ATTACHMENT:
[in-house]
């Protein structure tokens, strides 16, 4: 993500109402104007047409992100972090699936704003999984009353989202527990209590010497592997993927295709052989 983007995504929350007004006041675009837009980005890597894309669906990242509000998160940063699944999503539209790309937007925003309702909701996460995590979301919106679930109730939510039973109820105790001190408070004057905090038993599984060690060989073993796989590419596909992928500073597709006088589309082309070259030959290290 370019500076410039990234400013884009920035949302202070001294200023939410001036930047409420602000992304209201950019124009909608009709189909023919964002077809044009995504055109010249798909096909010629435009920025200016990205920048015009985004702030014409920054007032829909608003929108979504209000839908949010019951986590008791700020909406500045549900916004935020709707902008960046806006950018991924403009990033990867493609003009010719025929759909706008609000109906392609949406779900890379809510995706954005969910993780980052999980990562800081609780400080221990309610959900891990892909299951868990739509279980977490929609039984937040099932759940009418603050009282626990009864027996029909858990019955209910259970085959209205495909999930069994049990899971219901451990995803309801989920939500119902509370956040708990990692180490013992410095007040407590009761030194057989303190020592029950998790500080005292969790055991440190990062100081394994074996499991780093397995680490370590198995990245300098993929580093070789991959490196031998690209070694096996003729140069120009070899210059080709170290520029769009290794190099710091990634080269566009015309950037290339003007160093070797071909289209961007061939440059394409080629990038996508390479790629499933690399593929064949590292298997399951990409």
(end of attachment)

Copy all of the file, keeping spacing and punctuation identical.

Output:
[in-house]
């Protein structure tokens, strides 16, 4: 993500109402104007047409992100972090699936704003999984009353989202527990209590010497592997993927295709052989 983007995504929350007004006041675009837009980005890597894309669906990242509000998160940063699944999503539209790309937007925003309702909701996460995590979301919106679930109730939510039973109820105790001190408070004057905090038993599984060690060989073993796989590419596909992928500073597709006088589309082309070259030959290290 370019500076410039990234400013884009920035949302202070001294200023939410001036930047409420602000992304209201950019124009909608009709189909023919964002077809044009995504055109010249798909096909010629435009920025200016990205920048015009985004702030014409920054007032829909608003929108979504209000839908949010019951986590008791700020909406500045549900916004935020709707902008960046806006950018991924403009990033990867493609003009010719025929759909706008609000109906392609949406779900890379809510995706954005969910993780980052999980990562800081609780400080221990309610959900891990892909299951868990739509279980977490929609039984937040099932759940009418603050009282626990009864027996029909858990019955209910259970085959209205495909999930069994049990899971219901451990995803309801989920939500119902509370956040708990990692180490013992410095007040407590009761030194057989303190020592029950998790500080005292969790055991440190990062100081394994074996499991780093397995680490370590198995990245300098993929580093070789991959490196031998690209070694096996003729140069120009070899210059080709170290520029769009290794190099710091990634080269566009015309950037290339003007160093070797071909289209961007061939440059394409080629990038996508390479790629499933690399593929064949590292298997399951990409």